Great Barrier Reef sees record coral deaths this year


#1

sfgate.com/world/article/Great-Barrier-Reef-sees-record-coral-deaths-this-10642884.php


#2

these bleaching events do occur from time to time, but this one was the most severe. researchers are also measuring a slowdown of coral growth associated with ocean acidification. scary stuff, when the reef is finally gone, it’ll be far to late to have done anything about it. we really need to act now.


#3

SFGate? I though they fell off the left wing-end of the spectrum(?)

Now, how to blame it on Trump…


#4

Given that Coral originated 540 million years ago, has survived numerous catastrophic extinction events, some which killed around 96% of all marine species, and has effortlessly survived hundreds of millions of years of abrupt natural changes in global temperature, I think the burden of proof is on marine scientists to demonstrate why the distinct lack of warming is causing this bleaching?

Or could it be coastal development and ag runoff?


#5

From what I am reading, the region North is where temps had risen. The south was said to benefit from a cooling helped by a tropical cyclone.

http://coralreefwatch.noaa.gov/vs/ts_figures/ts_2yr/2015_2016_ts_gbr_far_northern.png


#6

My temp data would indicate temp increasing is not the cause. The claim is that this is a persistent harm to the coral, so a temporary weather event (cyclone) would make no difference.

However, your map shows the death is fairly localized to the “North” section, which would indicate other causes, probably man made environmental impacts.


#7

Yes. The damage certainly is a localized event. It has been reported the 2015-16 El Niño is the suspected cause of the northern area coral bleaching. Though, I am sure studies will continue.

The good news is the Northern area may recover.

“Most of the losses in 2016 have occurred in the northern, most-pristine part of the Great Barrier Reef. This region escaped with minor damage in two earlier bleaching events in 1998 and 2002, but this time around it has been badly affected,” says Professor Terry Hughes, Director of the Australian Research Council (ARC) Centre of Excellence for Coral Reef Studies based at James Cook University, who undertook extensive aerial surveys at the height of the bleaching.

“The good news is the southern two-thirds of the Reef has escaped with minor damage. On average, 6% of bleached corals died in the central region in 2016, and only 1% in the south. The corals have now regained their vibrant colour, and these reefs are in good condition,” says Professor Andrew Baird, also from the ARC Centre, who led teams of divers to re-survey the reefs in October and November.

Scientists expect that the northern region will take at least 10-15 years to regain the lost corals, but they are concerned that a fourth bleaching event could happen sooner and interrupt the slow recovery.

coralcoe.org.au/media-releases/life-and-death-after-great-barrier-reef-bleaching


#8

El Nino is a powerful thing that affects flora and fauna profoundly on land. I don’t know of a reason to think it’s less so in the ocean.

My impression is that the single most important cause of coral death is the crown of thorns starfish, which eats the living parts of the coral as well as the plankton that feeds the coral. Apparently the starfish proliferate more in areas where fishing is heavy, because various predator fish eat the crown of thorns in their tiny, early stages.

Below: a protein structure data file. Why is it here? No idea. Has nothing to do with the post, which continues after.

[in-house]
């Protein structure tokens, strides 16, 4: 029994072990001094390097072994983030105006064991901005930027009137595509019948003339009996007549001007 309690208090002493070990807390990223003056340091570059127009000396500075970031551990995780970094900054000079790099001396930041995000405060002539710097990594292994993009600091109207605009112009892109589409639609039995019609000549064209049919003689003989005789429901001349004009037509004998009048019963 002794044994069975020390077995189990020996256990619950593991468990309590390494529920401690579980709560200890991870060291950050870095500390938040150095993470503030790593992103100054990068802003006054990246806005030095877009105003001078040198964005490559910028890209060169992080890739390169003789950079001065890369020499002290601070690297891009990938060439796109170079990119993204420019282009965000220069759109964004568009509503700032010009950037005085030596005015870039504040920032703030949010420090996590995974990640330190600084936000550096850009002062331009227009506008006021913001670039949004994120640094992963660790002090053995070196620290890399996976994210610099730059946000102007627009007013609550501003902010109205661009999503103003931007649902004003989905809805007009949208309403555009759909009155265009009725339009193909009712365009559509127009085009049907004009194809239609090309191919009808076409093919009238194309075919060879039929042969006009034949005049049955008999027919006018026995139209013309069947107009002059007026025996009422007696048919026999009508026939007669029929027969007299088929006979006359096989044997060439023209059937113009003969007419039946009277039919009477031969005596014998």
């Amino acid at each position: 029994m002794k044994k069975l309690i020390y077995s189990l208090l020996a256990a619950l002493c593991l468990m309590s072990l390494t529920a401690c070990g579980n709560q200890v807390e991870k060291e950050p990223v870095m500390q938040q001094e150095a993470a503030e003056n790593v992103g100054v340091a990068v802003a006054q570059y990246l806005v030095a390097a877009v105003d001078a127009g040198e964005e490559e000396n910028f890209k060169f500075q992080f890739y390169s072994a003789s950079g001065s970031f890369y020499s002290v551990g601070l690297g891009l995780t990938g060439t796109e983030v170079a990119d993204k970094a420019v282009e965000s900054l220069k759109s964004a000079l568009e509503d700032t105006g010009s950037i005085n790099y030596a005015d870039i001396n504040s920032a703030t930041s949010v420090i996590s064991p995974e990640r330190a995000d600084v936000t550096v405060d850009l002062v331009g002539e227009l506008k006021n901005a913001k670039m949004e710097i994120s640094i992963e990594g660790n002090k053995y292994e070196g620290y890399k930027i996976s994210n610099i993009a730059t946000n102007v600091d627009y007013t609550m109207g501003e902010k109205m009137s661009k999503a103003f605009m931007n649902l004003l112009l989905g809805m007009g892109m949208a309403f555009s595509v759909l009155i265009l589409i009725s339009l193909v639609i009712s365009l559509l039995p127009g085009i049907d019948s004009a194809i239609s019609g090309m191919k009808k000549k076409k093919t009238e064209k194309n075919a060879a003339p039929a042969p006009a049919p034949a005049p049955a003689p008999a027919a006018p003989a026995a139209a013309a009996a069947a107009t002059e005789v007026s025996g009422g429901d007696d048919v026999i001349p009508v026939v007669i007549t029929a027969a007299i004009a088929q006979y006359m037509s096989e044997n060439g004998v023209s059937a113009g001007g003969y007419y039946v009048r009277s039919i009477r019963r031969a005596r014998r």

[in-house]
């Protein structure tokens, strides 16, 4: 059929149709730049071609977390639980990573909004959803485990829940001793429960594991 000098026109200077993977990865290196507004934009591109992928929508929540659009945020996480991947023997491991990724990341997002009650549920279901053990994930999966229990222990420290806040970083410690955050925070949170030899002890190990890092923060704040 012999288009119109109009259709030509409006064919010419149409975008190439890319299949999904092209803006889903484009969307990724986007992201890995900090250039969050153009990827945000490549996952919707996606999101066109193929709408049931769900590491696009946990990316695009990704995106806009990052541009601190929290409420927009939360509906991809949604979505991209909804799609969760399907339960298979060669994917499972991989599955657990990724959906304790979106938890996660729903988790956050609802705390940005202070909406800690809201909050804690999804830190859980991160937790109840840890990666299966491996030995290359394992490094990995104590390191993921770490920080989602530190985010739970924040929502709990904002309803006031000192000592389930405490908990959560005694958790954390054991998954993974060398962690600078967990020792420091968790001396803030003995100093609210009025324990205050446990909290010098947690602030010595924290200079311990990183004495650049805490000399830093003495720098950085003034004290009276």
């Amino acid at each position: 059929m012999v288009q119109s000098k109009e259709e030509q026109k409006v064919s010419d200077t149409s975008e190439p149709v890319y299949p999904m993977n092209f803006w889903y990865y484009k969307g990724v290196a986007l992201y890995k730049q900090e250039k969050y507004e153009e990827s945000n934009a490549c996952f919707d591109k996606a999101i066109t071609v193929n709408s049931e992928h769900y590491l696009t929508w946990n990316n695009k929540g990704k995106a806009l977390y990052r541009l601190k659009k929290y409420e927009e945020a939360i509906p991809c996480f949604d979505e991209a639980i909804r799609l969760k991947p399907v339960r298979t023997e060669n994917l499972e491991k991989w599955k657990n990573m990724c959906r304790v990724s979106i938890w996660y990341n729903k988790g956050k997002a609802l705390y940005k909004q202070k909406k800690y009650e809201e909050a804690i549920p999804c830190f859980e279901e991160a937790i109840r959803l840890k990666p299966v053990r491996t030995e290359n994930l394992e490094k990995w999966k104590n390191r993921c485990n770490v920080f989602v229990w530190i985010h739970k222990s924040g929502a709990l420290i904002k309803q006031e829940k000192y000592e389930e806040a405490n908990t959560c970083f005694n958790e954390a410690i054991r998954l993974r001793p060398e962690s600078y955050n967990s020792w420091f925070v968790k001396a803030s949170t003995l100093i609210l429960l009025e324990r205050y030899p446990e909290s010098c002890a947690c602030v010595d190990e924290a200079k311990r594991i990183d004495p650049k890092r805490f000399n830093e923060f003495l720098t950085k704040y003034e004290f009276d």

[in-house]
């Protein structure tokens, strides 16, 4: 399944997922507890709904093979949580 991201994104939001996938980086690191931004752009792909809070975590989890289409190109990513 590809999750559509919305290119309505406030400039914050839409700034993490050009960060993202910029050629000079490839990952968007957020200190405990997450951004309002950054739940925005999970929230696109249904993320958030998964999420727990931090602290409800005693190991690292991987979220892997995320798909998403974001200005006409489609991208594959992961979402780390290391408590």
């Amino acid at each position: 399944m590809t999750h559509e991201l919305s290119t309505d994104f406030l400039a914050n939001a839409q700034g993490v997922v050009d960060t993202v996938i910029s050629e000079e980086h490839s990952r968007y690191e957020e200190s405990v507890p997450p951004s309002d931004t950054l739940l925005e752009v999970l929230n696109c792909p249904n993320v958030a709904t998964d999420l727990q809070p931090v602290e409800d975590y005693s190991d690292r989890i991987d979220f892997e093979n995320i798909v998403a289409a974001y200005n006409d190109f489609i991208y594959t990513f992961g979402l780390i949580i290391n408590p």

There are speculations that fertilizer runoff is also part of the cause.

undoubtedly it’s multifaceted.


#9

I suspect fertilizer run-off is a big player in this event. Watching the news, it sounds as though relevant agencies are working to change the habits of farmers to greatly reduce impacts to the reef. One large farm near the ocean was recently bought out, and is slated for conservation.

There is also work being done by science to find an effective means of rehabilitating the reef, much like precious wetlands are rehabilitated with native species and nurtured.

Can’t comment on whether the weather is to blame, but the El-Nino is likely a big player. It is unlikely La Nina is likely to form, based on reports by the BOM here in Australia, so the reef won’t get too cold either. bom.gov.au/climate/enso/index.shtml#tabs=Overview
This year is meant to be above-average for tropical cyclones, so that could impact on the health of the reef, too.


#10

Act now and do what?


#11

The really sad issue is that coral reefs are like the rainforests of the sea in that they host a very large variety of species, one of the most diverse ecosystems on the planet. See floridakeys.noaa.gov/corals/biodiversity.html. So this also means harm, death, and extinction of species.

Now oceanographers are saying that life in the oceans around the world is already dying out from a number of environmental assaults, including pollution, climate change (warming oceans), and the concomitant effect of ocean acidification from carbonic acid, plus overfishing, dumping of wastes, eutrophication, micro-plastics from wastes and laundering of synthetic clothes & going up the food-chain, etc.

We don’t see all this because it is underwater. We only see the beautiful oceans on the top and think all is fine.


#12

There is natural regrowth of coral.

Hard to believe.

[The ocean is not acidifying. By the way. More bogusness.]


#13

Here is a better discussion and explanation of ocean acidification. They say it’s becoming less alkaline, so in that way you are correct…it’s not acidic!

en.wikipedia.org/wiki/Ocean_acidification


#14

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